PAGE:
Thursday, June 5, 2008

Impossible Two Spades Extended

A BBF discussion got me to thinking.


This sequence has a lot of possibilities. I think a lot of these can be compounded into a multi-purpose bid.

Purpose #1: Exploration of minor contracts.

Responder might have, for this category of uses, one of several hand types:

1. Weak, both minors (5-5)
2. Invitational, both minors
3. Weak, with diamonds

Opener's first duty assumes one of these three purposes. With a hand that has prospects opposite the second option (Invitational, both minors), Opener bids 2NT. With lesser values, Opener picks his preferred minor.

If Responder had #1 (weak, both minors), he passes Opener picked minor or bids 3♣ (pass-or-correct) after 2NT.

If Responder had #3 (weak, with diamonds), he bids 3♦ (or passes Opener's 3♦)/

If Responder had #2 (invitational, both minors), he passes Opener's preferred minor. If Opener had bid 2NT, however, Responder now can bid 3NT, which is not a statement of a desire to declare 3NT but rather a descriptive bid ("I have both minors and invitational"). Opener looks at his spade holding, and uses judgment, to decide what to do about that development.

Note that this agreement as to the relayed diamond escape allows 1♥-1NT-2♥-3♦ to reliably show diamonds and values.

Purpose #2: Exploration of a Heart Game

Responder could always simply raise 2♥ to 3♥. However, to isolate spade shortness (make a short-suit game try showing shortness in spades, the most likely shortness in this sequence), Responder bids 2♠ and then, after any call, bid 3♥.

Purpose #3: Exploration of a Heart Slam -- Delayed 5-card Fit Bid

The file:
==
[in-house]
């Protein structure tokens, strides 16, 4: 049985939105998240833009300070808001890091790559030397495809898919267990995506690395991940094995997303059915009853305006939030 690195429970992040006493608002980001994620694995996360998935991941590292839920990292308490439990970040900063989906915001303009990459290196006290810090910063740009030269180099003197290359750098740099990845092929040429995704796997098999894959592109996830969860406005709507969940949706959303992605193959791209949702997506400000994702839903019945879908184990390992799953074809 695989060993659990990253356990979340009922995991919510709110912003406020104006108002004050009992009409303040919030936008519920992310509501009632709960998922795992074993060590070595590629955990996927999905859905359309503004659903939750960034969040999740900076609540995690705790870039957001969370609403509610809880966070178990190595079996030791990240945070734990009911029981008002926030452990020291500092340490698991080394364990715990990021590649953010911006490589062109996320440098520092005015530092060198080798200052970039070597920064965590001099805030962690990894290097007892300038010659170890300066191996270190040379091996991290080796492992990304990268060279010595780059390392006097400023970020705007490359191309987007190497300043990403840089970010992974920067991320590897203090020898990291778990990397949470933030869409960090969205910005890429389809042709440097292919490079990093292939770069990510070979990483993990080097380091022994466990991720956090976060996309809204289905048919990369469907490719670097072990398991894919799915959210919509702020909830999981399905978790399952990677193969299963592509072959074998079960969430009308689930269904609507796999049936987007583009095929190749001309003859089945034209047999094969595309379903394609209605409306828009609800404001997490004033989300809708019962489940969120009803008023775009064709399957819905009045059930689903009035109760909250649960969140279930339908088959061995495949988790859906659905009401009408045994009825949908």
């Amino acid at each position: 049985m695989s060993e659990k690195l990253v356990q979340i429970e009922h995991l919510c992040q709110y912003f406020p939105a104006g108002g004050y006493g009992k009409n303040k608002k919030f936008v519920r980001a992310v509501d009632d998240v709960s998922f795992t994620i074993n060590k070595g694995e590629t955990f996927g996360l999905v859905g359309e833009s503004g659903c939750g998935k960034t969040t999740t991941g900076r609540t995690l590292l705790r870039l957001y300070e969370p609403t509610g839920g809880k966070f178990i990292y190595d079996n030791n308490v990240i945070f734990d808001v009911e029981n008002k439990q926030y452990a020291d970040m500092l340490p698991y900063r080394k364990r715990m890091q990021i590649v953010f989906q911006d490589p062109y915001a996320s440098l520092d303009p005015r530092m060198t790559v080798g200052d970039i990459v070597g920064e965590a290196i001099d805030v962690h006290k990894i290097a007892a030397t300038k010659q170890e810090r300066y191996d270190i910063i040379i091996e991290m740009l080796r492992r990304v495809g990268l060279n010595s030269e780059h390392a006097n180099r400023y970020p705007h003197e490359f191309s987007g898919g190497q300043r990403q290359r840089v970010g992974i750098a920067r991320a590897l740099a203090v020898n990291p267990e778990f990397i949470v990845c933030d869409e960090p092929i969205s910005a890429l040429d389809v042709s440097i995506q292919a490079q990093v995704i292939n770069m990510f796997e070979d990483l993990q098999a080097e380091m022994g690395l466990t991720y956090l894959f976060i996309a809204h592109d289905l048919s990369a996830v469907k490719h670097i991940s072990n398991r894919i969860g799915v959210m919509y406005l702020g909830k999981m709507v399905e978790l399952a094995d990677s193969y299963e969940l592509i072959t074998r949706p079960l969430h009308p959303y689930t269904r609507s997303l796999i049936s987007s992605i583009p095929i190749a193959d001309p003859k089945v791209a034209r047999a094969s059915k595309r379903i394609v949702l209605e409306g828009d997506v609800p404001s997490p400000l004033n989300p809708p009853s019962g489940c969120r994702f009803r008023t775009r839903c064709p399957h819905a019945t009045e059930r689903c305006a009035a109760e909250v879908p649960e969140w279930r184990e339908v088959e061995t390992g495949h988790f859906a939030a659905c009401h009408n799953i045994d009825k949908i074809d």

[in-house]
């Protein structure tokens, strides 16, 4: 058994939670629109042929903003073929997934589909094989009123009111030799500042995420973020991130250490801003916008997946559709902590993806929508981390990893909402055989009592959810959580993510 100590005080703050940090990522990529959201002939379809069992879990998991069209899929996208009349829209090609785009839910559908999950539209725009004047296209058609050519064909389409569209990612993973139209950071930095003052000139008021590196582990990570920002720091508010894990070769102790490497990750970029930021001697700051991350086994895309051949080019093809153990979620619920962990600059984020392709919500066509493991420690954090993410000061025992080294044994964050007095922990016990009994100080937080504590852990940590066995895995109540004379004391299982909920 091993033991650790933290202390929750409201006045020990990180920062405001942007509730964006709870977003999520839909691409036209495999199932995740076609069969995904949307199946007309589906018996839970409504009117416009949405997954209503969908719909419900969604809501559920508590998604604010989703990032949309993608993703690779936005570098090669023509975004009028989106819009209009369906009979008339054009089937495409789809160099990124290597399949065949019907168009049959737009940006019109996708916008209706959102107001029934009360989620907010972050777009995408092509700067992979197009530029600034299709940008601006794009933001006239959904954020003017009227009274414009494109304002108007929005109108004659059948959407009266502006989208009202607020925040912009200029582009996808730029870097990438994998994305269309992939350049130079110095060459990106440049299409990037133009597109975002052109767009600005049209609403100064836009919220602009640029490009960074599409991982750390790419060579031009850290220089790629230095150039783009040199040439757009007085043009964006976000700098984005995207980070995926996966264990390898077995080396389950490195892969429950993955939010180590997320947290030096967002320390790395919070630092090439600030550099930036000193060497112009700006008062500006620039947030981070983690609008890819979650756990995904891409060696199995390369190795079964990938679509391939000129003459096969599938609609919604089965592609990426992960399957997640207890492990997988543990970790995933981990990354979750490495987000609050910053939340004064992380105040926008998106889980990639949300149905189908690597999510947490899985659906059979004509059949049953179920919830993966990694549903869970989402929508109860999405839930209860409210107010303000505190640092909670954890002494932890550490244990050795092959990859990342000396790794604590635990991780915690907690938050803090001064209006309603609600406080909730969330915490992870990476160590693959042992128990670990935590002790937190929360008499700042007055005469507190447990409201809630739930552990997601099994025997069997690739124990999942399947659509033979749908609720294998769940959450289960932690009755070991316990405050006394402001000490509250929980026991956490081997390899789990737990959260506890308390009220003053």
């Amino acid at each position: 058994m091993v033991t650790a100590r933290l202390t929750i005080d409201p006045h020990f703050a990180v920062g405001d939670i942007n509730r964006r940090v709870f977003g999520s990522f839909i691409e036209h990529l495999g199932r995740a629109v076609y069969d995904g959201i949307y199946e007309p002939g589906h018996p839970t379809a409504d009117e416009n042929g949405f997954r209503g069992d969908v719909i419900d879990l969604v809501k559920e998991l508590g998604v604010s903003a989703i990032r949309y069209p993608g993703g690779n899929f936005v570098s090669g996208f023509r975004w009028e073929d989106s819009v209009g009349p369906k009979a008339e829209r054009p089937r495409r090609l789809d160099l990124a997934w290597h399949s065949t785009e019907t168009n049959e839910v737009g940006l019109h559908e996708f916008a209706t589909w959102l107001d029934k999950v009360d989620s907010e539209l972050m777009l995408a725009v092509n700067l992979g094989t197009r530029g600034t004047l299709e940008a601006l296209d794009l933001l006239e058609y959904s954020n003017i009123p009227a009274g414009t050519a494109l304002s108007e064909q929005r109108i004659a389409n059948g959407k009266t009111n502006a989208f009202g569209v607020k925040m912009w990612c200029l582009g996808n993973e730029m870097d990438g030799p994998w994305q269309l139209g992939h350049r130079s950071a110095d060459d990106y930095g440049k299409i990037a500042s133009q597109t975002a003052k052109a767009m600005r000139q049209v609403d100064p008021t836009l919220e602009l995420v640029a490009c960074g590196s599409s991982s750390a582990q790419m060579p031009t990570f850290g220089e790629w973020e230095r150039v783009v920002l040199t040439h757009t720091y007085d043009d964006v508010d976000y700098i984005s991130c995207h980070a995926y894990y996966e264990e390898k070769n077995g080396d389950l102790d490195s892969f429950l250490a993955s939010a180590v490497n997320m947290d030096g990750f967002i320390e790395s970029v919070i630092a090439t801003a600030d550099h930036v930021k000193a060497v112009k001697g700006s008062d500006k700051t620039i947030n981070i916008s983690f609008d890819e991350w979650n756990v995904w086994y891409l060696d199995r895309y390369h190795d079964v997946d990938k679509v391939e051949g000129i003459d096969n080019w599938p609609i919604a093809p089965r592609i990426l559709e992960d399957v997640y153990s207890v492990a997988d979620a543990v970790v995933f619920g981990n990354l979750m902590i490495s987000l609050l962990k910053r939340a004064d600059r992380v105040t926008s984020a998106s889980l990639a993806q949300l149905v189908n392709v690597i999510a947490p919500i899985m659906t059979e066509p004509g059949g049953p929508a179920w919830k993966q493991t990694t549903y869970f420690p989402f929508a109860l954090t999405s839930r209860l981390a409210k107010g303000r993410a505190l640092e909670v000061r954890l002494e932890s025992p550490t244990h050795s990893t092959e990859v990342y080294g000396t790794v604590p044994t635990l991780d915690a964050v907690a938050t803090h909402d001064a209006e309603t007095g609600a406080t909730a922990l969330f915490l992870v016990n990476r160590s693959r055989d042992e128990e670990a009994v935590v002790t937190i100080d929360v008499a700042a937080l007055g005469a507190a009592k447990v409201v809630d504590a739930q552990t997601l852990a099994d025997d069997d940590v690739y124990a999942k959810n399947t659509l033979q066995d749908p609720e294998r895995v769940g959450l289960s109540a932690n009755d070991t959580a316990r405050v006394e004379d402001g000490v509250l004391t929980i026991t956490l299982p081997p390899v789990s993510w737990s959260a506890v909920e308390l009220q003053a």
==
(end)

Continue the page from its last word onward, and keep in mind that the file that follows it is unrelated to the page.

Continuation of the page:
The prospects of a heart slam may initially sound slim. However, a slam is very possible. If Opener has 6331 pattern, for instance, Opener will have one suit controlled by way of that stiff. The need in that situation is the other three Aces, running hearts, and four more tricks. These additional tricks could come from a running side suit (Responder could have a 5-card minor) or a min-running side suit (a 4-card suit with all four honors) and the missing King. The HCP contribution for these two possibilities is about 22-26 HCP, which is easily possible.


♠x ♥AKxxxx ♦Axx ♣Kxx opposite
♠xxx ♥Qxx ♦Kxx ♣AQJx (26 total HCP)or
♠xxx ♥Qx ♦xx ♣AQxxx 22 (total HCP)

The easier to describe, and the strongest position, is the 5-card side suit scenario, as little is needed in HCP for a slam. With invitational values and a side five-card minor, with all prime cards (top three in trumps or the 5-card suit, possibly one side Ace), Responder bids 2♠, hears Opener's call, and then leaps to show his minor.

If Responder has no side Ace, he bids 4♣ or 4♦, naturally. If he has the side Ace of spades, he bids 3♠, and Opener, with interest in the minor, bids 3NT to ask for the minor. With clubs and the diamond Ace, Responder bids 4♣. With diamonds and the club Ace, Responder bids 4♥.